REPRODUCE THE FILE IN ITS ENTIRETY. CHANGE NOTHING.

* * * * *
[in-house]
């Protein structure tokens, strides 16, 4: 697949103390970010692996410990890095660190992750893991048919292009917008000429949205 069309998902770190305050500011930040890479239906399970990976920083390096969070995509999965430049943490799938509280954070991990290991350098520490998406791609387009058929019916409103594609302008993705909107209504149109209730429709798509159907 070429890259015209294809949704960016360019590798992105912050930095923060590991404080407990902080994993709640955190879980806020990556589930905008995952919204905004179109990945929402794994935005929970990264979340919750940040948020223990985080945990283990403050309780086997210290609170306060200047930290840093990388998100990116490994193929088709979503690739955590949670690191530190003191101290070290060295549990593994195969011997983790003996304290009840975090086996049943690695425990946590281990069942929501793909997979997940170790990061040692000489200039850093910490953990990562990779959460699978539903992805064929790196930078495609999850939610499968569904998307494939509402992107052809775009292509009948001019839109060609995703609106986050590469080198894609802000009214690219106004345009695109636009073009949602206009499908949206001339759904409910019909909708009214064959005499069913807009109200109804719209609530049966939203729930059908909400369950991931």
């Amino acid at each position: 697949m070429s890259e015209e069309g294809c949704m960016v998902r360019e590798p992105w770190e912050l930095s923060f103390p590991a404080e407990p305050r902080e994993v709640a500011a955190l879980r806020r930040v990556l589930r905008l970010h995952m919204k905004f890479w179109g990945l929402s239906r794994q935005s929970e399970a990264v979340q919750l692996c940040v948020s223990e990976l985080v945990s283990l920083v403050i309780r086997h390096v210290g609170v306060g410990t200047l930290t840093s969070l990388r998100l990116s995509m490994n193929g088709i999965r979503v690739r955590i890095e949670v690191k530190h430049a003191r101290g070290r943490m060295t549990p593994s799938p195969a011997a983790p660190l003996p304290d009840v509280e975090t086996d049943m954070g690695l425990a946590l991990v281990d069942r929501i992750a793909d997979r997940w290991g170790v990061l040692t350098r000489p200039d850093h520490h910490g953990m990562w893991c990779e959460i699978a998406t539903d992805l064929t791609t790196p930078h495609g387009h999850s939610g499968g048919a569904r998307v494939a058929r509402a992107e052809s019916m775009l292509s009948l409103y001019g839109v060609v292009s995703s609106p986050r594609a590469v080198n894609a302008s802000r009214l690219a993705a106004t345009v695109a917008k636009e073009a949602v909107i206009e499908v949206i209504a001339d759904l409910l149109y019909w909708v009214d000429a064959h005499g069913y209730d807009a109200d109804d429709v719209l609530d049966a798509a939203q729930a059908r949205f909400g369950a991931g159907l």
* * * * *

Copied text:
[in-house]
């Protein structure tokens, strides 16, 4: 697949103390970010692996410990890095660190992750893991048919292009917008000429949205 069309998902770190305050500011930040890479239906399970990976920083390096969070995509999965430049943490799938509280954070991990290991350098520490998406791609387009058929019916409103594609302008993705909107209504149109209730429709798509159907 070429890259015209294809949704960016360019590798992105912050930095923060590991404080407990902080994993709640955190879980806020990556589930905008995952919204905004179109990945929402794994935005929970990264979340919750940040948020223990985080945990283990403050309780086997210290609170306060200047930290840093990388998100990116490994193929088709979503690739955590949670690191530190003191101290070290060295549990593994195969011997983790003996304290009840975090086996049943690695425990946590281990069942929501793909997979997940170790990061040692000489200039850093910490953990990562990779959460699978539903992805064929790196930078495609999850939610499968569904998307494939509402992107052809775009292509009948001019839109060609995703609106986050590469080198894609802000009214690219106004345009695109636009073009949602206009499908949206001339759904409910019909909708009214064959005499069913807009109200109804719209609530049966939203729930059908909400369950991931």
């Amino acid at each position: 697949m070429s890259e015209e069309g294809c949704m960016v998902r360019e590798p992105w770190e912050l930095s923060f103390p590991a404080e407990p305050r902080e994993v709640a500011a955190l879980r806020r930040v990556l589930r905008l970010h995952m919204k905004f890479w179109g990945l929402s239906r794994q935005s929970e399970a990264v979340q919750l692996c940040v948020s223990e990976l985080v945990s283990l920083v403050i309780r086997h390096v210290g609170v306060g410990t200047l930290t840093s969070l990388r998100l990116s995509m490994n193929g088709i999965r979503v690739r955590i890095e949670v690191k530190h430049a003191r101290g070290r943490m060295t549990p593994s799938p195969a011997a983790p660190l003996p304290d009840v509280e975090t086996d049943m954070g690695l425990a946590l991990v281990d069942r929501i992750a793909d997979r997940w290991g170790v990061l040692t350098r000489p200039d850093h520490h910490g953990m990562w893991c990779e959460i699978a998406t539903d992805l064929t791609t790196p930078h495609g387009h999850s939610g499968g048919a569904r998307v494939a058929r509402a992107e052809s019916m775009l292509s009948l409103y001019g839109v060609v292009s995703s609106p986050r594609a590469v080198n894609a302008s802000r009214l690219a993705a106004t345009v695109a917008k636009e073009a949602v909107i206009e499908v949206i209504a001339d759904l409910l149109y019909w909708v009214d000429a064959h005499g069913y209730d807009a109200d109804d429709v719209l609530d049966a798509a939203q729930a059908r949205f909400g369950a991931g159907l």